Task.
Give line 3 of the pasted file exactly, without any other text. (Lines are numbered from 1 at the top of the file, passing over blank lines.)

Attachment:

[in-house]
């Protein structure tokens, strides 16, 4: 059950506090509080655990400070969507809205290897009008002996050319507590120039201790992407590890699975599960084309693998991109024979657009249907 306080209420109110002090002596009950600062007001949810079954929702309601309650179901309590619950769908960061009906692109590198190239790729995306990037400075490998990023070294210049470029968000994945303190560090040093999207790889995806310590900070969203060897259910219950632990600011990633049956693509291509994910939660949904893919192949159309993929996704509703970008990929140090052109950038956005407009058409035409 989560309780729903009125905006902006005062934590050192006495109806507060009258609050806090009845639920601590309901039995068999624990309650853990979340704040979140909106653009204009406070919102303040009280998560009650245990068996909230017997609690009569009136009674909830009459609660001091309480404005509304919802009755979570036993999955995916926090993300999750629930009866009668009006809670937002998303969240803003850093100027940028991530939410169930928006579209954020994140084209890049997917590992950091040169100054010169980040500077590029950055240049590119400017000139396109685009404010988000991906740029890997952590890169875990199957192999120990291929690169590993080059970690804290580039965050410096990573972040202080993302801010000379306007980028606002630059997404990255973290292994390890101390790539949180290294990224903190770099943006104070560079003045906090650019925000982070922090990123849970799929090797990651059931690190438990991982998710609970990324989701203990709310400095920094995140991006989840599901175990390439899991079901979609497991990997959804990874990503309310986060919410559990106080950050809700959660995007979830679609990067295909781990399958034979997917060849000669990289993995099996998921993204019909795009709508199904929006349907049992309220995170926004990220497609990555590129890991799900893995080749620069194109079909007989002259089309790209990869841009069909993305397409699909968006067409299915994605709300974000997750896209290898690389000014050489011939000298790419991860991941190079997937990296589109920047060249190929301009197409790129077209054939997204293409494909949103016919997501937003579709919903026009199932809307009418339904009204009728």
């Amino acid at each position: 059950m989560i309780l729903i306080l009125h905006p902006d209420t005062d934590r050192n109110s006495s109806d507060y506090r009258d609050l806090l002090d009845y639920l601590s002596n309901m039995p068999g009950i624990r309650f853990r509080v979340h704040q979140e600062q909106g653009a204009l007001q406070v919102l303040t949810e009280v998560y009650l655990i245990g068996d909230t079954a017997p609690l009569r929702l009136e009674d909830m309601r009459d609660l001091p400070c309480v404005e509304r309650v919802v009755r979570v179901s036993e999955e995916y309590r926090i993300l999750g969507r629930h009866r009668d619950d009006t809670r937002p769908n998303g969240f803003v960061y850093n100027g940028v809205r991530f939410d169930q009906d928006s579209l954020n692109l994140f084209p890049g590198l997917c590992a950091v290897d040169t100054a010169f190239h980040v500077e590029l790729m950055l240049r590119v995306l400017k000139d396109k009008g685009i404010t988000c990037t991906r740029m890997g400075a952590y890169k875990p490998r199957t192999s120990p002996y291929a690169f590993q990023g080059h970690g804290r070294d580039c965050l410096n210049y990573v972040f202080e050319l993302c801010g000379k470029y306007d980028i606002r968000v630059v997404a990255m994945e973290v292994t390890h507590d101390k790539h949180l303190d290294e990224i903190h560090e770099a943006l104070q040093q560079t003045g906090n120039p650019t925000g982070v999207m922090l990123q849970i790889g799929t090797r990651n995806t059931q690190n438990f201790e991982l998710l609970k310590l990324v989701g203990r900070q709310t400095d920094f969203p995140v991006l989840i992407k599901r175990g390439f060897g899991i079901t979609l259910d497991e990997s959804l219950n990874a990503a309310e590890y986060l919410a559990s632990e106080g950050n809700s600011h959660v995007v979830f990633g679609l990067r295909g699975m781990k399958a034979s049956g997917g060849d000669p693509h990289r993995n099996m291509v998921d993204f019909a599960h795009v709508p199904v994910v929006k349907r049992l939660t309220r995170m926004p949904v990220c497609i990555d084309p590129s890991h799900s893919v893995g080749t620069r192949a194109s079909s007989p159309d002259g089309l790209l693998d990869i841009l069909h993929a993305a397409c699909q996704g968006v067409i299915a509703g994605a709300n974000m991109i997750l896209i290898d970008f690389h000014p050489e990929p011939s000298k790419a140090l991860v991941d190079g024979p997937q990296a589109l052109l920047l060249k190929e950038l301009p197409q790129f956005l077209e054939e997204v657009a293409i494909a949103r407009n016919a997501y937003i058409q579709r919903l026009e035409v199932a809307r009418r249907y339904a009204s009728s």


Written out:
């Amino acid at each position: 059950m989560i309780l729903i306080l009125h905006p902006d209420t005062d934590r050192n109110s006495s109806d507060y506090r009258d609050l806090l002090d009845y639920l601590s002596n309901m039995p068999g009950i624990r309650f853990r509080v979340h704040q979140e600062q909106g653009a204009l007001q406070v919102l303040t949810e009280v998560y009650l655990i245990g068996d909230t079954a017997p609690l009569r929702l009136e009674d909830m309601r009459d609660l001091p400070c309480v404005e509304r309650v919802v009755r979570v179901s036993e999955e995916y309590r926090i993300l999750g969507r629930h009866r009668d619950d009006t809670r937002p769908n998303g969240f803003v960061y850093n100027g940028v809205r991530f939410d169930q009906d928006s579209l954020n692109l994140f084209p890049g590198l997917c590992a950091v290897d040169t100054a010169f190239h980040v500077e590029l790729m950055l240049r590119v995306l400017k000139d396109k009008g685009i404010t988000c990037t991906r740029m890997g400075a952590y890169k875990p490998r199957t192999s120990p002996y291929a690169f590993q990023g080059h970690g804290r070294d580039c965050l410096n210049y990573v972040f202080e050319l993302c801010g000379k470029y306007d980028i606002r968000v630059v997404a990255m994945e973290v292994t390890h507590d101390k790539h949180l303190d290294e990224i903190h560090e770099a943006l104070q040093q560079t003045g906090n120039p650019t925000g982070v999207m922090l990123q849970i790889g799929t090797r990651n995806t059931q690190n438990f201790e991982l998710l609970k310590l990324v989701g203990r900070q709310t400095d920094f969203p995140v991006l989840i992407k599901r175990g390439f060897g899991i079901t979609l259910d497991e990997s959804l219950n990874a990503a309310e590890y986060l919410a559990s632990e106080g950050n809700s600011h959660v995007v979830f990633g679609l990067r295909g699975m781990k399958a034979s049956g997917g060849d000669p693509h990289r993995n099996m291509v998921d993204f019909a599960h795009v709508p199904v994910v929006k349907r049992l939660t309220r995170m926004p949904v990220c497609i990555d084309p590129s890991h799900s893919v893995g080749t620069r192949a194109s079909s007989p159309d002259g089309l790209l693998d990869i841009l069909h993929a993305a397409c699909q996704g968006v067409i299915a509703g994605a709300n974000m991109i997750l896209i290898d970008f690389h000014p050489e990929p011939s000298k790419a140090l991860v991941d190079g024979p997937q990296a589109l052109l920047l060249k190929e950038l301009p197409q790129f956005l077209e054939e997204v657009a293409i494909a949103r407009n016919a997501y937003i058409q579709r919903l026009e035409v199932a809307r009418r249907y339904a009204s009728s």